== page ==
GDP up, unemployment down, record tourist numbers, the data suggests the country is finally turning the corner.
Unemployment has been uncomfortably high in Portugal since the financial crisis, with many citizens leaving the country to seek their fortune elsewhere. Youth unemployment rose to particularly high levels, and there are still more than one in four Portuguese youngsters officially unemployed. Although this figure was far from exceptional in southern European countries, the good news is that the tide has began to turn on this issue. Portugal actually saw one of the biggest falls in unemployment in Europe, with the headline figure dropping by nearly 17%. Currently around one in ten Portuguese people are unemployed.
Unemployment fell by 17% in Portugal last year.
Now, Finance Minister Mário Centeno has confidently predicts the number will soon fall below 10%. In this he is at odds with the Organisation for Economic Co-operation and Development (OECD), who believe that unemployment will fall, but less quickly. Overall, however, the latest OECD report is very positive about Portugal’s economic future.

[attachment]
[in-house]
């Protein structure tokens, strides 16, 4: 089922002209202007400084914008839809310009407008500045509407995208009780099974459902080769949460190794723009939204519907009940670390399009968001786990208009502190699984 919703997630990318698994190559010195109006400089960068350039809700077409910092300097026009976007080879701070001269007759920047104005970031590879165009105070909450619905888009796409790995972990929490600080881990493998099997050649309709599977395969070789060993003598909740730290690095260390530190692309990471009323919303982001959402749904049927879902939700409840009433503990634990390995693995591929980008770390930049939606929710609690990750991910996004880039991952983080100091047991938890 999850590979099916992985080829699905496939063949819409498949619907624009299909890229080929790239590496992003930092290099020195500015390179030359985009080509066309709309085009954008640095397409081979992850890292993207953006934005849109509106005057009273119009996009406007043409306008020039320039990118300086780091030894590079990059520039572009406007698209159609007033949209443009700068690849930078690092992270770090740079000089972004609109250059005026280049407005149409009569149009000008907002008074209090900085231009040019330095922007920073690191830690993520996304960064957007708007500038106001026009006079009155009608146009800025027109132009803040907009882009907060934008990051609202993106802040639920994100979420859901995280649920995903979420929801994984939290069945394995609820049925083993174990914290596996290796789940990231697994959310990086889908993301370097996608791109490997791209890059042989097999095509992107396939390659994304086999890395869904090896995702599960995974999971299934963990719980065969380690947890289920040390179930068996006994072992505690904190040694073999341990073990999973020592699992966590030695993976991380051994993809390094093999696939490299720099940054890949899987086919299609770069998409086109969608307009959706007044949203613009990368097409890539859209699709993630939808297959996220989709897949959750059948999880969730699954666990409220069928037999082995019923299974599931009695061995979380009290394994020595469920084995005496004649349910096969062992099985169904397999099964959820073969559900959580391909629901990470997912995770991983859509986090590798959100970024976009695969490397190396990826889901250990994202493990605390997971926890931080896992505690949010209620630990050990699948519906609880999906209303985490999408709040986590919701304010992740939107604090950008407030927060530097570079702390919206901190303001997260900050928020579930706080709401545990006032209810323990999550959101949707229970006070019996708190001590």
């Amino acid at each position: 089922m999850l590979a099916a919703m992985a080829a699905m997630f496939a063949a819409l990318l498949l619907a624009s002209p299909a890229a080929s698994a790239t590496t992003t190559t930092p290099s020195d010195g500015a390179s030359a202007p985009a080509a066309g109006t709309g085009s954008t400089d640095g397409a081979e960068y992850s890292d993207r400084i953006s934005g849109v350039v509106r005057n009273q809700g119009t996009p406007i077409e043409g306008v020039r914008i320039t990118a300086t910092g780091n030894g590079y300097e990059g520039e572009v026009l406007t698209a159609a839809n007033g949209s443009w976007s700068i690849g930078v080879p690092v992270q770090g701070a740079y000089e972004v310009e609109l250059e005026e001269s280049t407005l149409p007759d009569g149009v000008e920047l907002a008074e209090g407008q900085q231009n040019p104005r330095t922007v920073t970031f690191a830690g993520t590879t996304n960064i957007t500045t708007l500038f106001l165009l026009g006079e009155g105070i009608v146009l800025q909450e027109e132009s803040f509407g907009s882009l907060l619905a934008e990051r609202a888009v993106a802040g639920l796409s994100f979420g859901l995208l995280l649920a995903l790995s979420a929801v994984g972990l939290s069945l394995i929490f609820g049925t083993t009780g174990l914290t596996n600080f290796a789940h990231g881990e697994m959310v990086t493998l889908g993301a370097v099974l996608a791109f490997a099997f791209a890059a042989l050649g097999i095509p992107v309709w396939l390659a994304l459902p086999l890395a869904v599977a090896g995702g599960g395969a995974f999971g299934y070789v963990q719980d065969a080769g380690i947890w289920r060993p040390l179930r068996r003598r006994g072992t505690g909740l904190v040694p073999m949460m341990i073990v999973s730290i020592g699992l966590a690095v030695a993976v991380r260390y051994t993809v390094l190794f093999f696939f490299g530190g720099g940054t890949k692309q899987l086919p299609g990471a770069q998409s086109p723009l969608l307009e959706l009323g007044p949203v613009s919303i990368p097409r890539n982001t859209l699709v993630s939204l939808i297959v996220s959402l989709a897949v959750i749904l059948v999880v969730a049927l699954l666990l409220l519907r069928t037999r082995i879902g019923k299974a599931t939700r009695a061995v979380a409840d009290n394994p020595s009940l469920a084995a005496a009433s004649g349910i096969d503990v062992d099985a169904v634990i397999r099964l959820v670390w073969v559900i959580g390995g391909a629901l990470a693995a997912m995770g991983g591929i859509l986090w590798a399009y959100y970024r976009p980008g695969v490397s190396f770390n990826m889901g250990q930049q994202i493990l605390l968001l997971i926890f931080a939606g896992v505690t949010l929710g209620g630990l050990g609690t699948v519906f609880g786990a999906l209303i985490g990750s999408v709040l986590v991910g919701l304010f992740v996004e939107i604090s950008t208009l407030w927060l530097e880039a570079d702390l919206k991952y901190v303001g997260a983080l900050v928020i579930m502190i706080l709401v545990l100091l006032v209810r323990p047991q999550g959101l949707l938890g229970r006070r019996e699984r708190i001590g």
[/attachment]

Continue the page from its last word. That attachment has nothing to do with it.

A scan of Portugal’s recent news, reveals why both the Finance Minister and the OECD are positive.
Week after week, Portugal wins new tourism accolades, with interest in the country growing. In the last week alone, we have heard that:
– Porto was named “Best European Destination” for the third time in six years.
– 2016 Algarve hotel occupancy was up 7% on the year before.
– Portugal’s flag-carrier airline, TAP, saw bookings up by 27% year-on-year.
– Visitors to the Algarve’s golf courses were up by 20% for 2016.
– Today’s Golfer magazine awarded the Algarve as “Best Golf Destination” and “Best Value Golf Destination” in Continental Europe.
From a property owner’s point of view, the rise in the economy and in particular the tourist economy, has to push property prices up
Looking into the future, The Portugal Resident reports that hotel booking numbers for 2017 already appear to be up on 2016, which was itself a year that broke all records. Given that last year saw many companies desperate to hire people to help with the summer rush, job prospects look like they will indeed improve once again this year. Another bumper season for Portugal seems all but certain.
From a property owner’s point of view, the rise in the economy and in particular the tourist economy, has to push property prices up. It also means that, if repeated across the Eurozone, that the euro is likely to rise in strength against the pound. That means there will not be a better time to buy in the foreseeable future. For the latest advice on the Portuguese buying processes, download the Portugal Buying Guide.